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Richard Hakluyt, The Principal Navigations, Voyages, Traffiques, and Discoveries of the English Nation 14 0 Browse Search
Harper's Encyclopedia of United States History (ed. Benson Lossing) 7 7 Browse Search
Knight's Mechanical Encyclopedia (ed. Knight) 7 5 Browse Search
C. Julius Caesar, Gallic War 6 0 Browse Search
The Venerable Bede, Historiam ecclesiasticam gentis Anglorum (ed. Charles Plummer) 6 0 Browse Search
HISTORY OF THE TOWN OF MEDFORD, Middlesex County, Massachusetts, FROM ITS FIRST SETTLEMENT, IN 1630, TO THE PRESENT TIME, 1855. (ed. Charles Brooks) 2 0 Browse Search
M. Annaeus Lucanus, Pharsalia (ed. Sir Edward Ridley) 2 0 Browse Search
George Ticknor, Life, letters and journals of George Ticknor (ed. George Hillard) 2 0 Browse Search
the Rev. W. Turner , Jun. , MA., Lives of the eminent Unitarians 2 0 Browse Search
J. William Jones, Christ in the camp, or religion in Lee's army 1 1 Browse Search
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C. Julius Caesar, Gallic War, Book 5, chapter 13 (search)
The island is triangular in its form, and one of its sides is opposite to Gaul. One angle of this side, which is in Kent , whither almost all ships from Gaul are directed, [looks] to the east; the lower looks to the south. This side extends about 500 miles. Another side lies toward Spain and the west, on which part is Ireland , less, as is reckoned, than Britain, by one half: but the passage [from it] into Britain is of equal distance with that from Gaul. In the middle of this voyage, is an island, which is called Mona: many smaller islands besides are supposed to lie [there], of which islands some have written that at the time of the winter solstice it is night there for thirty consecutive days. We, in our inquiries about that matter, ascertained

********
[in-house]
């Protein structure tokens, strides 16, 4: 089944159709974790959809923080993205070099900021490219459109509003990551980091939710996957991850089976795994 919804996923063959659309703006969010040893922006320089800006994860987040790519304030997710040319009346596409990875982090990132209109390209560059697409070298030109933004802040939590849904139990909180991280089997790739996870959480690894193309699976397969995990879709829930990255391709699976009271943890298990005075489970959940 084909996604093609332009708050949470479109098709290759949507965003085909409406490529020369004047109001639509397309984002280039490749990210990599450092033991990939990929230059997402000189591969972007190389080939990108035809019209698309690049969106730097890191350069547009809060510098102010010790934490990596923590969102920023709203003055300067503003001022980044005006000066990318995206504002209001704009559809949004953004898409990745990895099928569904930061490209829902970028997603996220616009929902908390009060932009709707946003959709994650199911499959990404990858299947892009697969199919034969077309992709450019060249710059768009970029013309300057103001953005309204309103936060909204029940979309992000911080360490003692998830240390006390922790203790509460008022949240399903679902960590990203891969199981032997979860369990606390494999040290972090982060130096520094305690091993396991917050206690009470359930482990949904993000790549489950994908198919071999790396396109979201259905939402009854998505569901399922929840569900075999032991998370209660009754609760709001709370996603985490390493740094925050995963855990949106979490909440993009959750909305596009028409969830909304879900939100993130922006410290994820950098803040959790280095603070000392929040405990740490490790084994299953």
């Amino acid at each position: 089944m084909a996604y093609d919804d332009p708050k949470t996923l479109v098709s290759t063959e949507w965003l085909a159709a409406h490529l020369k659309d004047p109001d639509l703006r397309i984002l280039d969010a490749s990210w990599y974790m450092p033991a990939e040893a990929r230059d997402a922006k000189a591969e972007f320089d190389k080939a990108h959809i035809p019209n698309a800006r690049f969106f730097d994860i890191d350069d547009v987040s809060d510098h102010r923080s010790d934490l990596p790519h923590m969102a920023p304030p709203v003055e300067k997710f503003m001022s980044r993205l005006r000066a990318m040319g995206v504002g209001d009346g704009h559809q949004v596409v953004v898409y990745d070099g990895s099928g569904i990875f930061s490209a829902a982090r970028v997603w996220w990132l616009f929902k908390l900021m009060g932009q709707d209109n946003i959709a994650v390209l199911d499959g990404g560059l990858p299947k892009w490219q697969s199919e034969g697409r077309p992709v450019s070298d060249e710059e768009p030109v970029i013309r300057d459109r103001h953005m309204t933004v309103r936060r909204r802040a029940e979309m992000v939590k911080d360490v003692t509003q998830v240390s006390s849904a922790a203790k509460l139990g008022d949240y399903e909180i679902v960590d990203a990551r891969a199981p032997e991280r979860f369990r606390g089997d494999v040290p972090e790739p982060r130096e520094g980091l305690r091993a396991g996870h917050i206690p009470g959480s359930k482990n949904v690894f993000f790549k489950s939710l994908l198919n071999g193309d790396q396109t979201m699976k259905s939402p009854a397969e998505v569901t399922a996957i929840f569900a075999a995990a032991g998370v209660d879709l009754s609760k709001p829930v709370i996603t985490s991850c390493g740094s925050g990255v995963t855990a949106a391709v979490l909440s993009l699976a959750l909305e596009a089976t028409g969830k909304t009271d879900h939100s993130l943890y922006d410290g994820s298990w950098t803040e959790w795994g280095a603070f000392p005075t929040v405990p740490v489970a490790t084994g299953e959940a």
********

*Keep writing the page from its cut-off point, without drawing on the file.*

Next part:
C. Julius Caesar, Gallic War, Book 5, chapter 14 (search)
The most civilized of all these nations are they who inhabit Kent , which is entirely a maritime district, nor do they differ much from the Gallic customs. Most of the inland inhabitants do not sow corn, but live on milk and flesh, and are clad with skins. All the Britains, indeed, dye themselves with wood, which occasions a bluish color, and thereby have a more terrible appearance in fight. They wear their hair long, and have every part of their body shaved except their head and upper lip. Ten and even twelve have wives common to them, and particularly brothers among brothers, and parents among their children; but if there be any issue by these wives, they are reputed to be the children of those by whom respectively each was first espoused when a virgin.
C. Julius Caesar, Gallic War, Book 5, chapter 22 (search)
While these things are going forward in those places, Cassivellaunus sends messengers into Kent , which, we have observed above, is on the sea, over which districts four several kings reigned, Cingetorix, Carvilius, Taximagulus and Segonax, and commands them to collect all their forces, and unexpectedly assail and storm the naval camp. When they had come to the camp, our men, after making a sally, slaying many of their men, and also capturing a distinguished leader named Lugotorix, brought back their own men in safety. Cassivellaunus, when this battle was reported to him as so many losses had been sustained, and his territories laid waste, being alarmed most of all by the desertion of the states, sends embassadors to Caesar [to treat] about a
M. Annaeus Lucanus, Pharsalia (ed. Sir Edward Ridley), book 6, line 1 (search)